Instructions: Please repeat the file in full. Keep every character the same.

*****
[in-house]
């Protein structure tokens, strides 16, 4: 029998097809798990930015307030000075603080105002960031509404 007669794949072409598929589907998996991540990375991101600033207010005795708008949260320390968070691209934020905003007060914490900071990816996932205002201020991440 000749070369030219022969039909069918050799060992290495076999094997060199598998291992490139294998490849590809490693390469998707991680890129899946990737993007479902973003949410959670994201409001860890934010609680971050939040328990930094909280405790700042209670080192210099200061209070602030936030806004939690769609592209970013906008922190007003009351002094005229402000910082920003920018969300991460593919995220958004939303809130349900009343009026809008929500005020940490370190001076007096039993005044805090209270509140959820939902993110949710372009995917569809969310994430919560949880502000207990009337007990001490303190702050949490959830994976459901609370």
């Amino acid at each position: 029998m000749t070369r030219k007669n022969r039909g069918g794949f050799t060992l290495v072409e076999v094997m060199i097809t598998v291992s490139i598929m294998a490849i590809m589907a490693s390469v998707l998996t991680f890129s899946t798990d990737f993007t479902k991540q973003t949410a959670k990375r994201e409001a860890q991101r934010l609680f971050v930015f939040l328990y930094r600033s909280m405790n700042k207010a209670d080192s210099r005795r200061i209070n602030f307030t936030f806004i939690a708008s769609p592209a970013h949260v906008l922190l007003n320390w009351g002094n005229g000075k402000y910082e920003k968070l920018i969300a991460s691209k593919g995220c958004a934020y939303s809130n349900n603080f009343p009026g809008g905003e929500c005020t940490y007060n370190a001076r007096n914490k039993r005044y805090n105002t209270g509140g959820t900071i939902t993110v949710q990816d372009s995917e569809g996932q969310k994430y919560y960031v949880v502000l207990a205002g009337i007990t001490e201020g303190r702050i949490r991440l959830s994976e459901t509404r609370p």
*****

[in-house]
């Protein structure tokens, strides 16, 4: 029998097809798990930015307030000075603080105002960031509404 007669794949072409598929589907998996991540990375991101600033207010005795708008949260320390968070691209934020905003007060914490900071990816996932205002201020991440 000749070369030219022969039909069918050799060992290495076999094997060199598998291992490139294998490849590809490693390469998707991680890129899946990737993007479902973003949410959670994201409001860890934010609680971050939040328990930094909280405790700042209670080192210099200061209070602030936030806004939690769609592209970013906008922190007003009351002094005229402000910082920003920018969300991460593919995220958004939303809130349900009343009026809008929500005020940490370190001076007096039993005044805090209270509140959820939902993110949710372009995917569809969310994430919560949880502000207990009337007990001490303190702050949490959830994976459901609370």
């Amino acid at each position: 029998m000749t070369r030219k007669n022969r039909g069918g794949f050799t060992l290495v072409e076999v094997m060199i097809t598998v291992s490139i598929m294998a490849i590809m589907a490693s390469v998707l998996t991680f890129s899946t798990d990737f993007t479902k991540q973003t949410a959670k990375r994201e409001a860890q991101r934010l609680f971050v930015f939040l328990y930094r600033s909280m405790n700042k207010a209670d080192s210099r005795r200061i209070n602030f307030t936030f806004i939690a708008s769609p592209a970013h949260v906008l922190l007003n320390w009351g002094n005229g000075k402000y910082e920003k968070l920018i969300a991460s691209k593919g995220c958004a934020y939303s809130n349900n603080f009343p009026g809008g905003e929500c005020t940490y007060n370190a001076r007096n914490k039993r005044y805090n105002t209270g509140g959820t900071i939902t993110v949710q990816d372009s995917e569809g996932q969310k994430y919560y960031v949880v502000l207990a205002g009337i007990t001490e201020g303190r702050i949490r991440l959830s994976e459901t509404r609370p």